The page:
The day before this entry was perhaps the scariest part of the whole experience of instability. We lived less than a mile away from the presidential palace which was often under attack. Someone was launching mortars. We all lined up and then went down to the gift shop which had the most reinforced concrete over it. For some reason I remember watching cartoons there, but I don’t know if this is a false memory.

    Another drawing from the time, not sure if it’s supposed to be a bullet or not.

    This is from the drawing book after we moved to Costa Rica. It shows the dates when there was the most fighting.

    This is the passport stamp of our leaving El Salvador.  We got out of there to our grandparent’s house in Costa Rica as soon as the airport opened though my dad stayed another 3 weeks.

    We were lucky that we were American citizens and had relatives in Costa Rica which was a lot easier to fly to then the U.S.



  • Accurate Self Assesment

    In 2004 I was offered a church janitor job.  At the time I thought I was way above it.  But this was because I had incomplete information.  I didn’t know I was dead on arrival in interview situations due to my thick glasses.  Giving me accurate information about myself would have been useful in this situation.  Yes it would have lowered my self-esteem and given me poorer self-image.  But sometimes an accurate assessment of ones self is a necessary thing even if it causes more emotional pain in the short run.



  • my dad says part 2

    One of the things my dad used to say is, “it’s only money”.  Basically we have always been poor (at least for Americans) and so much of what one needs to advance in life requires significant financial outlay.  For example going to school to get another degree or even getting a therapist that specializes with adults on the spectrum.  I was also thinking about this today because there is a great recipe API I could use to make a site for people with food allergies but its cost structure is such that I could never make the site free.

     

    hockey

    The second had to do with actively verses passively failing.  Basically existentially trying and failing feels worse than not trying at all.  People talk about taking “social risks” and such but they don’t often speak of the emotional fallout of repeated failure.  It took me seven years to find friends here and some of those years I just quit trying.  It was just luck, not effort, that brought me the few friends I do have.  Getting back to the point people romanticizing trying often gloss over the fact that some people (especially as you get closer to the bottom) are going to fail so much that for them it would have better if they hadn’t tried at all.  Not something I’d put on a motivation poster but true.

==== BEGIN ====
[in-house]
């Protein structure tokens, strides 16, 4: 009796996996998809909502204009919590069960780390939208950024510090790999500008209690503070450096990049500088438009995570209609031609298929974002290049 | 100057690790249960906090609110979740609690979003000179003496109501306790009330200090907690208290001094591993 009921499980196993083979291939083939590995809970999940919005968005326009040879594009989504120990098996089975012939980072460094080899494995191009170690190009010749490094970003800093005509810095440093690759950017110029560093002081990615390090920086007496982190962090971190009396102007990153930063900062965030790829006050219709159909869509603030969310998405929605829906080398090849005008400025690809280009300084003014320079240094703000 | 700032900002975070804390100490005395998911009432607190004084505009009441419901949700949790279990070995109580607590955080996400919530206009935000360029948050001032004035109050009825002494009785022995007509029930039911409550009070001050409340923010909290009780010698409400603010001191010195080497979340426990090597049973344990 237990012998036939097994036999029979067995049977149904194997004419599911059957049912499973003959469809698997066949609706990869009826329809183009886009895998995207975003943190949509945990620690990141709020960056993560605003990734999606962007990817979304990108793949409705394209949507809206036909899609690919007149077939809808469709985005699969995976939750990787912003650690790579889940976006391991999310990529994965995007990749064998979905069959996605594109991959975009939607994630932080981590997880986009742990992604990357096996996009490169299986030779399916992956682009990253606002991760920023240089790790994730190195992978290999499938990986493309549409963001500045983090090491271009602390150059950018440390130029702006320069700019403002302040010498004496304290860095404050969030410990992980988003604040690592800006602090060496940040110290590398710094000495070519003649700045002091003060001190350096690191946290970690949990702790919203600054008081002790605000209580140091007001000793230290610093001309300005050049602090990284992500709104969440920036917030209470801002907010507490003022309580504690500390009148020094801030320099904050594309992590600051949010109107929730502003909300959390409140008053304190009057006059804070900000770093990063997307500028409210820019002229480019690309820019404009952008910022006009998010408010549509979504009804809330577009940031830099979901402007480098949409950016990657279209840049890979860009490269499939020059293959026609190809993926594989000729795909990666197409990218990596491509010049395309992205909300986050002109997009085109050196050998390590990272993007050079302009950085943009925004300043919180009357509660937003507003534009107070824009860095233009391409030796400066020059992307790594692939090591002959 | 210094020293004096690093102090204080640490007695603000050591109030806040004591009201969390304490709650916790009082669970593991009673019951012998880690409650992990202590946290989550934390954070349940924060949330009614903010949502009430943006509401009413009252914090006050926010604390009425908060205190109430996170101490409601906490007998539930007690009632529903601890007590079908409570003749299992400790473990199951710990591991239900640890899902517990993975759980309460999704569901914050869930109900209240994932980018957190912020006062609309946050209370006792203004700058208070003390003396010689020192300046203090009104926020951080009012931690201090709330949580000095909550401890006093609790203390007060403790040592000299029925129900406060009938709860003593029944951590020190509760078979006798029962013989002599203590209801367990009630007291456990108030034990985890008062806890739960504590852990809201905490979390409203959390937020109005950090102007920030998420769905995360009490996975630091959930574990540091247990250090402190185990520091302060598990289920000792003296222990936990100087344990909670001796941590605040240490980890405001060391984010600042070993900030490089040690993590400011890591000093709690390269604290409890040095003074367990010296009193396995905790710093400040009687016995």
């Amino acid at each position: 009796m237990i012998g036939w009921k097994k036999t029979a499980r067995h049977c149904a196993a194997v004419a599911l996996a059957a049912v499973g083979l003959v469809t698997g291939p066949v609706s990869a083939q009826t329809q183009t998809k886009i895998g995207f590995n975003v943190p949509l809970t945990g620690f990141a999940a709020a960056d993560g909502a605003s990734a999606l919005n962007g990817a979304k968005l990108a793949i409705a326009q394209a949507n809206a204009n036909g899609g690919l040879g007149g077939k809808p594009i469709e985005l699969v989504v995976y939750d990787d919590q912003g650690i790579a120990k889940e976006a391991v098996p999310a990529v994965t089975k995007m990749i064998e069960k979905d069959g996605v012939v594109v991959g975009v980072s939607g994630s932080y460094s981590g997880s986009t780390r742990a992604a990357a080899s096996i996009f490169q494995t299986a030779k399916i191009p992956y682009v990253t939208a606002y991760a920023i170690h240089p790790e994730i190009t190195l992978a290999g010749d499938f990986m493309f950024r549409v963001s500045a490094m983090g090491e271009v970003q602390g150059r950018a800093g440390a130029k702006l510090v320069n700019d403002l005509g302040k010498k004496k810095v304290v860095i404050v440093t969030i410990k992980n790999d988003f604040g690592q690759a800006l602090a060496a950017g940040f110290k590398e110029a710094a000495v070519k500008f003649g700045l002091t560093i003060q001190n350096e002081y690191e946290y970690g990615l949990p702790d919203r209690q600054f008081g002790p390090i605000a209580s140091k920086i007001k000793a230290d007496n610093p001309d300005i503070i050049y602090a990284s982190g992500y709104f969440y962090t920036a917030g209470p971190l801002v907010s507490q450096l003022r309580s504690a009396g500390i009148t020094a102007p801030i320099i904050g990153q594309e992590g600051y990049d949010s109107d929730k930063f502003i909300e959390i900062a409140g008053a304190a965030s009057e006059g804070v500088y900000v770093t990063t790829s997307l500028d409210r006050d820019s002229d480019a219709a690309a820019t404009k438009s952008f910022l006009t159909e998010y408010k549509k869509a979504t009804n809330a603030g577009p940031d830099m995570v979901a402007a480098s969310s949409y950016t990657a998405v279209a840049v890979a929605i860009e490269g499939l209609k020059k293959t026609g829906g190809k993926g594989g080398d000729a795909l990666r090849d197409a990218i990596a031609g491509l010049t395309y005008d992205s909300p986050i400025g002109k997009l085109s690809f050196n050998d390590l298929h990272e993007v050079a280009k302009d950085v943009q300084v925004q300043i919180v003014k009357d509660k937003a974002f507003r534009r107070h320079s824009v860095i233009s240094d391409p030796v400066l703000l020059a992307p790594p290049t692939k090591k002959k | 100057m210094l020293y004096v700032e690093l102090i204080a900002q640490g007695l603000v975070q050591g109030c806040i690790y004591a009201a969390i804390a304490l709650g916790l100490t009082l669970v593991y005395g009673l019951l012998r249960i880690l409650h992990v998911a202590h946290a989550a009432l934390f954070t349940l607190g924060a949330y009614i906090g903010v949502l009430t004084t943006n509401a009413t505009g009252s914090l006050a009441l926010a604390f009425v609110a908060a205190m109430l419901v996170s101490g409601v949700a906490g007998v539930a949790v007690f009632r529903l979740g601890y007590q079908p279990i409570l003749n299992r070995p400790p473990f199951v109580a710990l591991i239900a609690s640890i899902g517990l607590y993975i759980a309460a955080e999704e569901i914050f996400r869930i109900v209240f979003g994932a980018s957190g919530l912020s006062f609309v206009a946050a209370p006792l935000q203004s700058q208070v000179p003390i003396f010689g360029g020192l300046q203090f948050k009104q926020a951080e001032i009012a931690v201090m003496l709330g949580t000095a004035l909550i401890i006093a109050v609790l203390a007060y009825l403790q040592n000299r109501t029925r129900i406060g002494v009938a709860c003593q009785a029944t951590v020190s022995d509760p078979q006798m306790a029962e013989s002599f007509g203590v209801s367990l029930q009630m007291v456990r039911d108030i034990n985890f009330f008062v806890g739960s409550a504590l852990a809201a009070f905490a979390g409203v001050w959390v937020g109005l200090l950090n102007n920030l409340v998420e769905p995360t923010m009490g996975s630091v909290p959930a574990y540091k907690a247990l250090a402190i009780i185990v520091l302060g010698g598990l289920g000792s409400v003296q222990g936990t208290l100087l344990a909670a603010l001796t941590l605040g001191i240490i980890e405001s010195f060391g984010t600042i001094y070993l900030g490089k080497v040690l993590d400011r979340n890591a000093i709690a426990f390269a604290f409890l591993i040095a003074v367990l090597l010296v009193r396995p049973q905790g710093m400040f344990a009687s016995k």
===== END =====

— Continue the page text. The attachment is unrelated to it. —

• Shaming Unworking Men

    NYTimes article on men not working:

    Mr. Eberstadt would also like to intensify social pressure on the cadre of men who have stopped looking for work. “Why haven’t we had the same sort of conversation about stigmatizing or shaming unworking men that we had 20 years ago about mothers on welfare?” he said. “They were not idle; they had little kids.”

    Hahahahahahaha!  As a man without a real job I get shamed all the time.  I’ve been called a charity case by my brother and law and my closest friend from college dropped out of my life because I’m low status.  One of the conservative tropes I do think is relevant is “culture of work”.  My family and friends have a huge culture of work.  If I was in a different situation where few people worked perhaps I wouldn’t feel so bad.



  • ArtPrize Piece

    orphens

    Amazing ArtPrize piece taking up a whole wall of Monroe Community Church on Congolese orphans.

    ArtPrize has had a lot of pleasant surprises this year.  For colorist fiends like me Fifth Third Bank, Park Congregational Church, and The Waters Center were great.  For more introspective stuff Monroe Community Church, Fountain Street Church, the City Water Building, and Western Michigan University (by the bus station) were good.  And I hear there are many more good venues I haven’t visited.



  • Close Call

    Just had a close call with a tornado warning.  A strong system was headed towards us but luckily it didn’t touch down in the city proper.

    We had to go in the basement and the only thing I took from my upstairs room was my medication.  Not my journals, diaries, computers, or letters.  I guess I’m not really attached to anything besides what sustains my sanity.

     



  • Guilt Drowned Out By Shame

    I think I have a poor capacity to process negative emotions.  For example most of my life my radar has been jammed by shame (for looking/being different, not having a job, a place, and SO, etc..).  This has drowned out the guilt I’m supposed to feel that would goad me towards Christianity.  The Christian message, at least in the traditions I’ve been in has gone something like this:

    • You aren’t perfect and should feel guilty about this
    • Luckily our religion will wash away your guilt with Jesus’ sacrifice on the cross
    • Well not really, we were kidding about that.  Guilt is the lever we’ll use to keep you in line (because you’re still not perfect and you still should feel guilty about this fact).

    (Christian traditions vary mainly by how disingenuous they are about the facts above)

    The problem with this whole thing (at least for me and I suspect a lot of people) is that our negative emotion “radio” is not well developed enough.  Shame comes in on the same channel as guilt and drowns the guilt right out (because, at least in my case, the shame is felt much stronger).  I suspect that in earlier times when Christian mores were more prevalent, shame was used a lot more in keeping people away from things like fornication and alcoholism.  However that’s receded, now shame is pegged to mostly consumeristic metrics like money, status, pleasure, etc…